Sony Corp will need time to restore trust in its online security systems as it prepares to restart its PlayStation video games network following the leak of personal details on 78 million user accounts.
Many PlayStation users around the world were angry and frustrated that the first warning of one of the largest Internet security break-ins ever came a week after Sony detected a problem with the network on April 19.
Some were dissatisfied with the limited free services offered as incentives after Sony on Sunday apologized and said it would gradually restart the PlayStation Network with increased security.
Analysts warned restoring customers' faith would take time -- a blow to the consumer electronics giant that has touted online services as a way of leveraging its strengths in both hardware and content, including films and music as well as games.
Damage has been done to Sony whatever the scale of the content giveaway at this point, and Sony is facing a prolonged effort to regain customer trust, said Jay Defibaugh, director of equities research at MF Global in Tokyo.
Anything that undermines consumer willingness to divulge credit card details to Sony is a problem for the network strategy, he added.
Sony said on Sunday it would offer some free content, including 30 days of free membership to a premium service to existing users and in some regions pay credit card-renewal fees, but added compensation would only be paid if users suffered damage.
The news sparked thousands of comments on the PlayStation blog and Facebook page, many of them supportive, but some expressing dissatisfaction.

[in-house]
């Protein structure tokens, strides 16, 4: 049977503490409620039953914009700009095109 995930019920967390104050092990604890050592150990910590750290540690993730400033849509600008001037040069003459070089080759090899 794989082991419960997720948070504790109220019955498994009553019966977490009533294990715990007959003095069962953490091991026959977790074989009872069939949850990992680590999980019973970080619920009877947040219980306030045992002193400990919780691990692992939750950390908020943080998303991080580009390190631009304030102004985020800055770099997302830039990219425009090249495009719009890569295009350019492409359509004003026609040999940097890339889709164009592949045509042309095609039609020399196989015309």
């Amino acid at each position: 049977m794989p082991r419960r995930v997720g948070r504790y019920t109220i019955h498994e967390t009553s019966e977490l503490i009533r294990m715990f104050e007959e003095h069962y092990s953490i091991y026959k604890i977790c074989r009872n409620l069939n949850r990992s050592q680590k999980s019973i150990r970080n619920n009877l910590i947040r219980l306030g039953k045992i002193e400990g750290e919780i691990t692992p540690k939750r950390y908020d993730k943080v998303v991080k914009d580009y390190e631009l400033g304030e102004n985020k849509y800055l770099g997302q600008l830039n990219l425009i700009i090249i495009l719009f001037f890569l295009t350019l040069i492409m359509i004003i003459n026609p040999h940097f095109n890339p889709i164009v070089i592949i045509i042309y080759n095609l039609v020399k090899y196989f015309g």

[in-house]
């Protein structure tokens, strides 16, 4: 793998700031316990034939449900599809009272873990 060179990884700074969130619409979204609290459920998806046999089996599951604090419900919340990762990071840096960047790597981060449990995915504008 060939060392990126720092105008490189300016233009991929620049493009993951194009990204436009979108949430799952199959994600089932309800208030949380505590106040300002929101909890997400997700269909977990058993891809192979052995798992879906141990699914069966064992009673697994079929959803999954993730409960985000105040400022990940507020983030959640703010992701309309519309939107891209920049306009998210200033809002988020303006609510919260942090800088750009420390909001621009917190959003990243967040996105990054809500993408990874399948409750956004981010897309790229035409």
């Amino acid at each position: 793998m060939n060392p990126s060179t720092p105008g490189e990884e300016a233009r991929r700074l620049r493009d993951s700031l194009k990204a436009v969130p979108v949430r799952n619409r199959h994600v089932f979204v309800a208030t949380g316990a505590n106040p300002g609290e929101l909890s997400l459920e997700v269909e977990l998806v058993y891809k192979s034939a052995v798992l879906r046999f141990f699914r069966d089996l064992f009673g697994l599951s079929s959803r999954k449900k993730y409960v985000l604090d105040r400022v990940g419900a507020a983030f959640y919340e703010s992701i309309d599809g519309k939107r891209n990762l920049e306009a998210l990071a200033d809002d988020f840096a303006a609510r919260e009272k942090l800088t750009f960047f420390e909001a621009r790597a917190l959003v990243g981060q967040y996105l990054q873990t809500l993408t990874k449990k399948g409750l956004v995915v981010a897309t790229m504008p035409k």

The point is you took our money and didn't secure our credit card and personal data. I'm not even sure how you can possibly make up for that, said a post by a user under the name rawstory. Others said they planned to pay for services using prepaid cards in future.
Shares in Sony were up 2.5 percent to 2,316 yen, outperforming the broader Nikkei index, but falling short of rival Nintendo Co Ltd, which was up 4 percent. Sony shares fell as much as 5 percent on Thursday as concerns mounted about the impact of the breach.
Analysts said the leak would weigh on investor sentiment.
At minimum, having to suspend the service, fix its problems and deal with the aftermath, looks set to cost (Sony) tens of billions of yen, said analyst Nobuo Kurahashi of Mizuho Investors Securities.
I don't think anyone knows where they will be able to absorb this loss, nor how much it will be, and that'll weigh on share prices going ahead, he added.
Goldman Sachs estimated the total earnings impact would be less than 50 billion yen. Many users open multiple accounts and the total number of valid credit cards registered on the network is 10 million, with other gamers using prepaid cards.
The incident has sparked legal action and investigations by authorities in North America and Europe, home to almost 90 percent of the users of the network, which enables gamers to download software and compete with other members.
Sony is the latest Japanese company to come under fire for how it has disclosed bad news.
Tokyo Electric Power Co was criticized for how it handled the nuclear crisis after the March 11 earthquake. Last year, Toyota Motor Corp was slammed for being less than forthright about problems over a massive vehicle recall.
(Editing by Joseph Radford and Lincoln Feast)